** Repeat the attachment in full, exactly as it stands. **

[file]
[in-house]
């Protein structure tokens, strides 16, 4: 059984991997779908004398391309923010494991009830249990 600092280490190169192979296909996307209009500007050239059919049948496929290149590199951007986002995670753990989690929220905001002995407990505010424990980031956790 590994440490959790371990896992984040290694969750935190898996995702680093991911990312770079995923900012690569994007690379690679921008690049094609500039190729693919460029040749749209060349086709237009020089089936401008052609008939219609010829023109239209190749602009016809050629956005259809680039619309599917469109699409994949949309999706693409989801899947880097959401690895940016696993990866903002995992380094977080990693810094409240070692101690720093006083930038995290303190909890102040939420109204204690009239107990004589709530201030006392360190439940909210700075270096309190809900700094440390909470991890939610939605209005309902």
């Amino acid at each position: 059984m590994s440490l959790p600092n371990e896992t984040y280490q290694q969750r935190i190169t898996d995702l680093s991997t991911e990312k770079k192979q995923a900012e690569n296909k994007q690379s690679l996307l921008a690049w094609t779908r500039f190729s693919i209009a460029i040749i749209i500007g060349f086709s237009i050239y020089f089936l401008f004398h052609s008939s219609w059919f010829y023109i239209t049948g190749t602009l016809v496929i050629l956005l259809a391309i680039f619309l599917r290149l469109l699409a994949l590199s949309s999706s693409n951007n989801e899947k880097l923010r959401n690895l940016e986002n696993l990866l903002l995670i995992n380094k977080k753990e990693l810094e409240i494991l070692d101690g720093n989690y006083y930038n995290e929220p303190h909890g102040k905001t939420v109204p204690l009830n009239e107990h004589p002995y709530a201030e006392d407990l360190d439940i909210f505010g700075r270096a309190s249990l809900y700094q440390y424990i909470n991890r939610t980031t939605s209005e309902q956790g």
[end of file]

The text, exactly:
[in-house]
């Protein structure tokens, strides 16, 4: 059984991997779908004398391309923010494991009830249990 600092280490190169192979296909996307209009500007050239059919049948496929290149590199951007986002995670753990989690929220905001002995407990505010424990980031956790 590994440490959790371990896992984040290694969750935190898996995702680093991911990312770079995923900012690569994007690379690679921008690049094609500039190729693919460029040749749209060349086709237009020089089936401008052609008939219609010829023109239209190749602009016809050629956005259809680039619309599917469109699409994949949309999706693409989801899947880097959401690895940016696993990866903002995992380094977080990693810094409240070692101690720093006083930038995290303190909890102040939420109204204690009239107990004589709530201030006392360190439940909210700075270096309190809900700094440390909470991890939610939605209005309902």
């Amino acid at each position: 059984m590994s440490l959790p600092n371990e896992t984040y280490q290694q969750r935190i190169t898996d995702l680093s991997t991911e990312k770079k192979q995923a900012e690569n296909k994007q690379s690679l996307l921008a690049w094609t779908r500039f190729s693919i209009a460029i040749i749209i500007g060349f086709s237009i050239y020089f089936l401008f004398h052609s008939s219609w059919f010829y023109i239209t049948g190749t602009l016809v496929i050629l956005l259809a391309i680039f619309l599917r290149l469109l699409a994949l590199s949309s999706s693409n951007n989801e899947k880097l923010r959401n690895l940016e986002n696993l990866l903002l995670i995992n380094k977080k753990e990693l810094e409240i494991l070692d101690g720093n989690y006083y930038n995290e929220p303190h909890g102040k905001t939420v109204p204690l009830n009239e107990h004589p002995y709530a201030e006392d407990l360190d439940i909210f505010g700075r270096a309190s249990l809900y700094q440390y424990i909470n991890r939610t980031t939605s209005e309902q956790g």